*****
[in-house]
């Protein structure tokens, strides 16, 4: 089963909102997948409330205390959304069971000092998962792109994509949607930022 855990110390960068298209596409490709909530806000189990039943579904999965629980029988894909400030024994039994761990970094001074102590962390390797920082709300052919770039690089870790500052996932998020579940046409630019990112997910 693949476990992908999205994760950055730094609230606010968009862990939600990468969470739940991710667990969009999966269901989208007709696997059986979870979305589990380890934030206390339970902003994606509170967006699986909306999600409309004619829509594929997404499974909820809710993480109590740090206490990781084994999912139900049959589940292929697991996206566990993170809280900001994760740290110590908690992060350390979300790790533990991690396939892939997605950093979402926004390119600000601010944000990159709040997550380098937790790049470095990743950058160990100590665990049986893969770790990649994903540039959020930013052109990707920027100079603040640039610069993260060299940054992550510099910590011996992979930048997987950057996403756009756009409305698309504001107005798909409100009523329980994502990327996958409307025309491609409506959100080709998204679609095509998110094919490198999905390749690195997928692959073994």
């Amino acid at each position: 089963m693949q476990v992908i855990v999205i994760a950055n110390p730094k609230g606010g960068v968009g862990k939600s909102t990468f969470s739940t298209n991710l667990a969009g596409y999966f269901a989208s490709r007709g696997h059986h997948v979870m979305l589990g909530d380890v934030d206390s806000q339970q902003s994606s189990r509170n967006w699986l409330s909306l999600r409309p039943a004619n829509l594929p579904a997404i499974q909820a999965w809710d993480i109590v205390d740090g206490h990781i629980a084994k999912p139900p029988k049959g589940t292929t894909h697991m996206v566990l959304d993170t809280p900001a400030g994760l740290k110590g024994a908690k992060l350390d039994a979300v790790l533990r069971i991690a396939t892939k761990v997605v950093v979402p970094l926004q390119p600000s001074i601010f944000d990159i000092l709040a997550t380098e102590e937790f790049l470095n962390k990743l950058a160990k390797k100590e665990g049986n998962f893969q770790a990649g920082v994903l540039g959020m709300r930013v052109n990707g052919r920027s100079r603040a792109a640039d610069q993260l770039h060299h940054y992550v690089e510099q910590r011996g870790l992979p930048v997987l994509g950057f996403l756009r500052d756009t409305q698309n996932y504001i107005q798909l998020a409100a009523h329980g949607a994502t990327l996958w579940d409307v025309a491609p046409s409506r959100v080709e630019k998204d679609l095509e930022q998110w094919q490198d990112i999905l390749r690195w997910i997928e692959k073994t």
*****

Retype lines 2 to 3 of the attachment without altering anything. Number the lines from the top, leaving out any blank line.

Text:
């Protein structure tokens, strides 16, 4: 089963909102997948409330205390959304069971000092998962792109994509949607930022 855990110390960068298209596409490709909530806000189990039943579904999965629980029988894909400030024994039994761990970094001074102590962390390797920082709300052919770039690089870790500052996932998020579940046409630019990112997910 693949476990992908999205994760950055730094609230606010968009862990939600990468969470739940991710667990969009999966269901989208007709696997059986979870979305589990380890934030206390339970902003994606509170967006699986909306999600409309004619829509594929997404499974909820809710993480109590740090206490990781084994999912139900049959589940292929697991996206566990993170809280900001994760740290110590908690992060350390979300790790533990991690396939892939997605950093979402926004390119600000601010944000990159709040997550380098937790790049470095990743950058160990100590665990049986893969770790990649994903540039959020930013052109990707920027100079603040640039610069993260060299940054992550510099910590011996992979930048997987950057996403756009756009409305698309504001107005798909409100009523329980994502990327996958409307025309491609409506959100080709998204679609095509998110094919490198999905390749690195997928692959073994």
């Amino acid at each position: 089963m693949q476990v992908i855990v999205i994760a950055n110390p730094k609230g606010g960068v968009g862990k939600s909102t990468f969470s739940t298209n991710l667990a969009g596409y999966f269901a989208s490709r007709g696997h059986h997948v979870m979305l589990g909530d380890v934030d206390s806000q339970q902003s994606s189990r509170n967006w699986l409330s909306l999600r409309p039943a004619n829509l594929p579904a997404i499974q909820a999965w809710d993480i109590v205390d740090g206490h990781i629980a084994k999912p139900p029988k049959g589940t292929t894909h697991m996206v566990l959304d993170t809280p900001a400030g994760l740290k110590g024994a908690k992060l350390d039994a979300v790790l533990r069971i991690a396939t892939k761990v997605v950093v979402p970094l926004q390119p600000s001074i601010f944000d990159i000092l709040a997550t380098e102590e937790f790049l470095n962390k990743l950058a160990k390797k100590e665990g049986n998962f893969q770790a990649g920082v994903l540039g959020m709300r930013v052109n990707g052919r920027s100079r603040a792109a640039d610069q993260l770039h060299h940054y992550v690089e510099q910590r011996g870790l992979p930048v997987l994509g950057f996403l756009r500052d756009t409305q698309n996932y504001i107005q798909l998020a409100a009523h329980g949607a994502t990327l996958w579940d409307v025309a491609p046409s409506r959100v080709e630019k998204d679609l095509e930022q998110w094919q490198d990112i999905l390749r690195w997910i997928e692959k073994t």